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Im currently on an endeavour to create an application in C# to interface with my Apple TV.

The following link is the AirPlay protocol that the Apple TV uses(Unofficial): http://nto.github.io/AirPlay.html

Starting from the top of the document I managed to, so far, make my application send photo/slideshows/video to the appletv successfully using http requests back and forth.

However, Im up to the part of the document about mirroring. According to the (unofficial) Protocol, the Client connects to the Apple TV on Port 7100 and sends a typical HTTP POST request followed by a binary PLIST of parameters about the session. I have no trouble with this part. I am a little stumped as to what to do on the next part due to lack of experience.

After sending the initial HTTP header, the Apple TV expects an H.264 packetized stream, this I have absolutely no idea about, particularly because I dont have a clue about payload/NAL structures with this type of stream, and how to construct these byte arrays to adhere to the protocol (mainly because ive only ever dealt with your typical data types.

My main question is: How do I go about setting up the right values to send to adhere to the following:

6.2. Stream Packets

The video stream is packetized using 128-byte headers, followed by an optional payload. Only the first 64 bytes of headers seem to be used. Headers start with the following little-endian fields:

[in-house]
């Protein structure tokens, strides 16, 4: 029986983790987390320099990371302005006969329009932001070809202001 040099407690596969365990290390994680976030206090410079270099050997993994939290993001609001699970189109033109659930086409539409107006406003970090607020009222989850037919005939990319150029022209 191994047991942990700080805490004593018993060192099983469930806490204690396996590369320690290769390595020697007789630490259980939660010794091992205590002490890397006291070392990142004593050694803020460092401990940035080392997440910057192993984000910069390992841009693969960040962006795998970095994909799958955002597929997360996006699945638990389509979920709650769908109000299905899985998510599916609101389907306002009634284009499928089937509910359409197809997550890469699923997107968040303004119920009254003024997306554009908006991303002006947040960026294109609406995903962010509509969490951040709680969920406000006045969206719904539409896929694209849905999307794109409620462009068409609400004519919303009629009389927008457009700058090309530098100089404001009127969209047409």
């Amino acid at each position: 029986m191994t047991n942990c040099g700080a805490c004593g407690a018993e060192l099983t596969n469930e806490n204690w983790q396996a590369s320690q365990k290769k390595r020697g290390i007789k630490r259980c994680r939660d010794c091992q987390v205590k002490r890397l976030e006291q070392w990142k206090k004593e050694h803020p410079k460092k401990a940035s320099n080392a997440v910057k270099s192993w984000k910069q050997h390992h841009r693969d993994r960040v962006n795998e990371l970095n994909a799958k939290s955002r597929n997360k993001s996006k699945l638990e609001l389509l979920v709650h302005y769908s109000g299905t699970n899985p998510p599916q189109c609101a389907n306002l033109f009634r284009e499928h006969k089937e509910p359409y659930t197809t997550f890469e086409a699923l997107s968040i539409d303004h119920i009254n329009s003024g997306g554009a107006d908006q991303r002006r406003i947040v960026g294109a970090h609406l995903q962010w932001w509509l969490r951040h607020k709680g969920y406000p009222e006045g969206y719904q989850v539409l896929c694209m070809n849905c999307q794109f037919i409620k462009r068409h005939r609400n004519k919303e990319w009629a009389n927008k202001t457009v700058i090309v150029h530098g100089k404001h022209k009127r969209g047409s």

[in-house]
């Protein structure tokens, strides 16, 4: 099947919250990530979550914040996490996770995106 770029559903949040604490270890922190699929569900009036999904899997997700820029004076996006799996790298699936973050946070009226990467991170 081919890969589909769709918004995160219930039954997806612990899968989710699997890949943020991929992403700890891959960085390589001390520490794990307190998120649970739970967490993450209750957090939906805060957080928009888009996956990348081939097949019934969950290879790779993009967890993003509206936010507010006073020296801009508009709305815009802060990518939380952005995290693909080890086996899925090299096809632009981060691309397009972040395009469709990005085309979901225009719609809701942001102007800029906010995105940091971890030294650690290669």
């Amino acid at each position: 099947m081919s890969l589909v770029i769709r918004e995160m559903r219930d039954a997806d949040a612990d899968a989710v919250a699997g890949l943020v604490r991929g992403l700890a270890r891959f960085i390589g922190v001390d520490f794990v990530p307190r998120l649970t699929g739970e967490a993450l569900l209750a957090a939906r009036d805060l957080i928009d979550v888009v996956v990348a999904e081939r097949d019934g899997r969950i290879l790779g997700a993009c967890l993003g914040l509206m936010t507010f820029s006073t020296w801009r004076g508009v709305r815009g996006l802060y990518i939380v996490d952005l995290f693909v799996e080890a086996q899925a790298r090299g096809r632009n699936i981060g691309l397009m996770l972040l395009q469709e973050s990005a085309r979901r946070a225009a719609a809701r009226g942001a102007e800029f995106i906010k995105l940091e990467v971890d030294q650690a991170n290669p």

size description
4 bytes payload size
2 bytes payload type
2 bytes 0x1e if type = 2, else 6
8 bytes NTP timestamp
There are 3 types of packets:

type description
0 video bitstream
1 codec data
2 heartbeat

Any help steering me in the right direction would be very appreciated as I feel like i've hit a bit of a brick wall.

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1 Answer 1

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Sounds like a custom header format. There are typically 2 formats that H.264 is transported in as described here:

http://msdn.microsoft.com/en-us/library/windows/desktop/dd757808%28v=vs.85%29.aspx Either it consists of a sequence of network abstraction layer units (NALUs), each of which is prefixed with a start code equal to 0x000001 or 0x00000001


each NALU is prefixed by a length field, which gives the length of the NALU in bytes. The size of the length field can vary, but is typically 1, 2, or 4 bytes

Download the H.264 spec here: http://www.itu.int/rec/T-REC-H.264-201304-S

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